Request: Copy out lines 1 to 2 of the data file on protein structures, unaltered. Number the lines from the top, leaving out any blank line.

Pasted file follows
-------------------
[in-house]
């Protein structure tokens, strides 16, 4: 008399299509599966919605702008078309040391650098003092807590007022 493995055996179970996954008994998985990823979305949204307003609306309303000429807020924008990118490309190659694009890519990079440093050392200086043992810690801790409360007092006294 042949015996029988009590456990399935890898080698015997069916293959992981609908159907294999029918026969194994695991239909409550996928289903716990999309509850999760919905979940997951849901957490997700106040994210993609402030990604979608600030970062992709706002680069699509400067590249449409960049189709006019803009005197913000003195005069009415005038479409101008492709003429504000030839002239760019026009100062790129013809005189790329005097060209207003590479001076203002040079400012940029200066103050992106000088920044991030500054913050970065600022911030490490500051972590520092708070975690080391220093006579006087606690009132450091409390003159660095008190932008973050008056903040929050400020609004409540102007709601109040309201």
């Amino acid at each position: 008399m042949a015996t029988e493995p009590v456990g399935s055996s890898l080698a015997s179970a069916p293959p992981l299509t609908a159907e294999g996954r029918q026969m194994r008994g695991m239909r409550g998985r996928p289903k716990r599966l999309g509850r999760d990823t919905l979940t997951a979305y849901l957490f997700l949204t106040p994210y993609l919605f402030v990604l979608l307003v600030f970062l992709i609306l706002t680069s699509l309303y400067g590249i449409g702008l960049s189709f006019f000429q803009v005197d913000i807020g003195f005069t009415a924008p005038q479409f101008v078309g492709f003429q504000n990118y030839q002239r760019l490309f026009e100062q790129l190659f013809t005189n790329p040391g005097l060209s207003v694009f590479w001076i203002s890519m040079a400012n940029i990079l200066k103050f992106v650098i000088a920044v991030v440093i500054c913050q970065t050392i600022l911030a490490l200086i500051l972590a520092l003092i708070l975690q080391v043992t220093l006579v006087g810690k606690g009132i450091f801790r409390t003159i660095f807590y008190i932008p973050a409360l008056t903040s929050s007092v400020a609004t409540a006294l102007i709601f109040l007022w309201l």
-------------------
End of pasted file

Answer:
[in-house]
């Protein structure tokens, strides 16, 4: 008399299509599966919605702008078309040391650098003092807590007022 493995055996179970996954008994998985990823979305949204307003609306309303000429807020924008990118490309190659694009890519990079440093050392200086043992810690801790409360007092006294 042949015996029988009590456990399935890898080698015997069916293959992981609908159907294999029918026969194994695991239909409550996928289903716990999309509850999760919905979940997951849901957490997700106040994210993609402030990604979608600030970062992709706002680069699509400067590249449409960049189709006019803009005197913000003195005069009415005038479409101008492709003429504000030839002239760019026009100062790129013809005189790329005097060209207003590479001076203002040079400012940029200066103050992106000088920044991030500054913050970065600022911030490490500051972590520092708070975690080391220093006579006087606690009132450091409390003159660095008190932008973050008056903040929050400020609004409540102007709601109040309201």